Top 25 Pandas tricks

Here’s a really great tour through some advanced Pandas features, by Kevin Markham of Data School.

Here are the tricks that he features:

  1. Show installed versions
  2. Create an example DataFrame
  3. Rename columns
  4. Reverse row order
  5. Reverse column order
  6. Select columns by data type
  7. Convert strings to numbers
  8. Reduce DataFrame size
  9. Build a DataFrame from multiple files (row-wise)
  10. Build a DataFrame from multiple files (column-wise)
  11. Create a DataFrame from the clipboard
  12. Split a DataFrame into two random subsets
  13. Filter a DataFrame by multiple categories
  14. Filter a DataFrame by largest categories
  15. Handle missing values
  16. Split a string into multiple columns
  17. Expand a Series of lists into a DataFrame
  18. Aggregate by multiple functions
  19. Combine the output of an aggregation with a DataFrame
  20. Select a slice of rows and columns
  21. Reshape a MultiIndexed Series
  22. Create a pivot table
  23. Convert continuous data into categorical data
  24. Change display options
  25. Style a DataFrame
  26. Bonus: Profile a DataFrame

My favorite tip is #25, on styling a dataframe. The bonus tip on Pandas profiling is also pretty cool!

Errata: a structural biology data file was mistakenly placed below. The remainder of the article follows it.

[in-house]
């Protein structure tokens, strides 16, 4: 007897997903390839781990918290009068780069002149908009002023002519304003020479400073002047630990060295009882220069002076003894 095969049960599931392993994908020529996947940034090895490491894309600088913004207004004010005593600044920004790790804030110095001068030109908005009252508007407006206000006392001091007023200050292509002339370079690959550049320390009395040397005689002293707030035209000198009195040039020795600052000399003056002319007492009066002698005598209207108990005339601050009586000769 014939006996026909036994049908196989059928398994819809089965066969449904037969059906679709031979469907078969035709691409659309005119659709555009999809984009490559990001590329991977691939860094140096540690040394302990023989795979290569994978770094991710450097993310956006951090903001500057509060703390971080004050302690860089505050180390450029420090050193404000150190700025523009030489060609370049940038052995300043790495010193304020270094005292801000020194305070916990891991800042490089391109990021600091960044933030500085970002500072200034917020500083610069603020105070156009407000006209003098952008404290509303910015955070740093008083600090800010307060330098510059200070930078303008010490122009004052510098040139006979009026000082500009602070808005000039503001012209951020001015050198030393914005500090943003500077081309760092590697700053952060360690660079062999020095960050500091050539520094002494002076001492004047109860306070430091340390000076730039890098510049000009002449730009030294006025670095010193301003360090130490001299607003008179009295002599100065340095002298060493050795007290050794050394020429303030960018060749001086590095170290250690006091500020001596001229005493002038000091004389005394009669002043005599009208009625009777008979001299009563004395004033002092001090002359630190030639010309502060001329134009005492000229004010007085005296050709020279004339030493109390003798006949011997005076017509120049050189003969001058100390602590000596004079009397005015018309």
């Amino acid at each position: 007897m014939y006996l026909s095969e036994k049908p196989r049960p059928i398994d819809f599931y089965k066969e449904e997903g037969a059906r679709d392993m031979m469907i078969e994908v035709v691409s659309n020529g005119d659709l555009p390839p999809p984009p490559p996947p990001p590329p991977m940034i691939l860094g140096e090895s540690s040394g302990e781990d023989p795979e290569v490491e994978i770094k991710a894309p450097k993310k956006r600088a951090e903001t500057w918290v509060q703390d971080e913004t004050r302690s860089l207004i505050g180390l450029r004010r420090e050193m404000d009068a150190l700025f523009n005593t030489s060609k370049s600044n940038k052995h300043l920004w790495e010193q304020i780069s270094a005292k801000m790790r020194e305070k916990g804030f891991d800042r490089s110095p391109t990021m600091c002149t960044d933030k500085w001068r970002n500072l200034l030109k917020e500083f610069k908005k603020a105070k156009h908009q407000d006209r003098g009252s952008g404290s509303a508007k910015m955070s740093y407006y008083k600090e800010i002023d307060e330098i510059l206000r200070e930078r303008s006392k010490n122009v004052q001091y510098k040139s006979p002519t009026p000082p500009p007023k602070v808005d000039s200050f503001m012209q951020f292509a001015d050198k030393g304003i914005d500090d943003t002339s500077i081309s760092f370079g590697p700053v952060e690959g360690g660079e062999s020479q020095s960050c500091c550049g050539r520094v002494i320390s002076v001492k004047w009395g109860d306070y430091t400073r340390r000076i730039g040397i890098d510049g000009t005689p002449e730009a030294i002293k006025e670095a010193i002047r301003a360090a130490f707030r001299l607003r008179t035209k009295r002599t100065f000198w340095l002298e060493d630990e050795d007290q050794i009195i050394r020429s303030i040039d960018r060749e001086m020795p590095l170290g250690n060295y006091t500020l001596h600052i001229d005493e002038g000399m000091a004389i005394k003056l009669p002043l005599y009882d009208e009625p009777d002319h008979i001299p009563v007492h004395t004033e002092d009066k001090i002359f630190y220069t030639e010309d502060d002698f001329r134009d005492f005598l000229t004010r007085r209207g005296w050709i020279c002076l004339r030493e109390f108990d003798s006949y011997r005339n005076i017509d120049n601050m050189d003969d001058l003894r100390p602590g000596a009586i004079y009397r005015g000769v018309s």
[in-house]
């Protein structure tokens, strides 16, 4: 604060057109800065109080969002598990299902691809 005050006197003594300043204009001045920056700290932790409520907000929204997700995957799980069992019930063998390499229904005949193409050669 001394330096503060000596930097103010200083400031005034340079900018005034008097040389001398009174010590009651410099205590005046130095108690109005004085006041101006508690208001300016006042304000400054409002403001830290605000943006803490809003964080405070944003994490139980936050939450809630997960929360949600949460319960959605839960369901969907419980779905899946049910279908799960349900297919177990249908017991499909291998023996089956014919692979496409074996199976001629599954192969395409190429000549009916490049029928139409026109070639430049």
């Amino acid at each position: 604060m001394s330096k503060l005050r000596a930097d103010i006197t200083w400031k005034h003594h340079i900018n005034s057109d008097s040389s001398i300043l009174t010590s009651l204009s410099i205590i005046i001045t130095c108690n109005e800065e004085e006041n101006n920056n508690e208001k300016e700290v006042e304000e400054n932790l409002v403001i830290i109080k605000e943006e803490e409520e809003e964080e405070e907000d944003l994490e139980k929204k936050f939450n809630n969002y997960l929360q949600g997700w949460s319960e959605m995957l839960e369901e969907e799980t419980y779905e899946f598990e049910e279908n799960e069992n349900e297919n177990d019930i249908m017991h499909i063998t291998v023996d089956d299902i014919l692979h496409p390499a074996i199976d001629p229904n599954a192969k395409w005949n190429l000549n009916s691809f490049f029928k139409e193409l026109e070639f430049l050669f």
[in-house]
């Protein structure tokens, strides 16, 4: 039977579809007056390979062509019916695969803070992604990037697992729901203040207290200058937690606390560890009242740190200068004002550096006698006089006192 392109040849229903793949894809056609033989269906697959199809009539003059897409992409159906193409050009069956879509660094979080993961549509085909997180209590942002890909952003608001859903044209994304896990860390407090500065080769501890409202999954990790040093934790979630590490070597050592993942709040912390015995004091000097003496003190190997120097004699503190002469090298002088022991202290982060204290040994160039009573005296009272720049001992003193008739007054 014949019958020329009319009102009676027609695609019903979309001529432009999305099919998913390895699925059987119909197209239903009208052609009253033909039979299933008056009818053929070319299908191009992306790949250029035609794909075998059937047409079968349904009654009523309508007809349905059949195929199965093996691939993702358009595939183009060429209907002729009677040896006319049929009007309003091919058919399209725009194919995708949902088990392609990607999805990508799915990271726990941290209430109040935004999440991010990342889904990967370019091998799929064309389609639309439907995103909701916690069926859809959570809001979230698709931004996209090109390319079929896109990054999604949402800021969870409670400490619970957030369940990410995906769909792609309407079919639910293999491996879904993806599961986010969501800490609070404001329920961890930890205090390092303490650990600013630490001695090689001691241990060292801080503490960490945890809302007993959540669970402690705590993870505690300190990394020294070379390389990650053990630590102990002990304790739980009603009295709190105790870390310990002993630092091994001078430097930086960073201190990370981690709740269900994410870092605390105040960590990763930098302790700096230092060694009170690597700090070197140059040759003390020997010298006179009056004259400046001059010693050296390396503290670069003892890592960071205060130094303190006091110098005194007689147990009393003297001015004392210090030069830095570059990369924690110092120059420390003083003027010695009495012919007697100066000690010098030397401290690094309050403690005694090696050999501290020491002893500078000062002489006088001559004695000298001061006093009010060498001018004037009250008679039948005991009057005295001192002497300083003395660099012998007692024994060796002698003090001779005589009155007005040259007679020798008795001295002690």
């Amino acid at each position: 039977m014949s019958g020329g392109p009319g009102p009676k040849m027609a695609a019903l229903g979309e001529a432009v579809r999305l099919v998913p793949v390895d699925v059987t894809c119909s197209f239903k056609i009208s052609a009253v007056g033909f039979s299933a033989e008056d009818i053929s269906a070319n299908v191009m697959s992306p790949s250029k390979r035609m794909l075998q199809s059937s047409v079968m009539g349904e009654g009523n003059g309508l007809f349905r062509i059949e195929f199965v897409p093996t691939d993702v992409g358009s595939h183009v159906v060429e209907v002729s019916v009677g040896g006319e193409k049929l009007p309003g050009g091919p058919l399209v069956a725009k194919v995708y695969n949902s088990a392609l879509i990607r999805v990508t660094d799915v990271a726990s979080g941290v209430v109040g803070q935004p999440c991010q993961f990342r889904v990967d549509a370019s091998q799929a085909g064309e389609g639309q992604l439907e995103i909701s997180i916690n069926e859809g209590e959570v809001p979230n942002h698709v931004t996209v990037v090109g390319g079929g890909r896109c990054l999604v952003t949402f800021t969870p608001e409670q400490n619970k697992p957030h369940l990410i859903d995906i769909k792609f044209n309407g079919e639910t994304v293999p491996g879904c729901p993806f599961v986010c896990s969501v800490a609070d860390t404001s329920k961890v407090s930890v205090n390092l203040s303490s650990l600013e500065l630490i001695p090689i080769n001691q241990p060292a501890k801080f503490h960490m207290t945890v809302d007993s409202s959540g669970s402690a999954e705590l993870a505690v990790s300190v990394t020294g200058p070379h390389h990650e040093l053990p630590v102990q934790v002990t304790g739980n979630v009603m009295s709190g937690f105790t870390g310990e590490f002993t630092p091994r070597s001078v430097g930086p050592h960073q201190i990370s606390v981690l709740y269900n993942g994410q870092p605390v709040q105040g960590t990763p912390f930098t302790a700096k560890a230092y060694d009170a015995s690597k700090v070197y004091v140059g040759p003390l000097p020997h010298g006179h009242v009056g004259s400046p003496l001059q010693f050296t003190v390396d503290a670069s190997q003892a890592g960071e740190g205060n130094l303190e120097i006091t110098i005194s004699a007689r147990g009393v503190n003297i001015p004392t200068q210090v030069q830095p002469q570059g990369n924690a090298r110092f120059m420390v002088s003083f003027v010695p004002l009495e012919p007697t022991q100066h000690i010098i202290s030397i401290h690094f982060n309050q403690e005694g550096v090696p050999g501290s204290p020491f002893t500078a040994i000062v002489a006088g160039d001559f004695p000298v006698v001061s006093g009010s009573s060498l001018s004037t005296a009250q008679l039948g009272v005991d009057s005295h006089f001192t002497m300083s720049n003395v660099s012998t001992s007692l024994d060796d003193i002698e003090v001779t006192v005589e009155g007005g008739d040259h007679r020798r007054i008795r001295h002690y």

A Jupyter notebook with example usage is available on GitHub.

If you’re hungry for more best practices in Pandas, you can check out Kevin’s PyCon 2019 workshop presentation or his complete series of videos on YouTube.

Setting up PyCharm

I love Sublime Text, and I recently wrote how I optimized it for Python development. But I’ve also admired PyCharm as a full-featured IDE. The problem is that PyCharm is visually cluttered, with buttons, toolbars, and windows everywhere. Certainly, there is a very steep learning curve.

Recently, while I was watching one of Michael Kennedy’s video courses (where the coding examples are done in PyCharm), I was inspired to give PyCharm a closer look.

I was happy to discover that there is a video playlist on YouTube that provides an in-depth Getting Started guide. The JetBrains web site also features a Quick Start guide with really excellent documentation/tutorials.

For scientists especially, be sure to check out IPython/Jupyter Notebook integration in PyCharm.

I plan to spend a lot more time going through this material.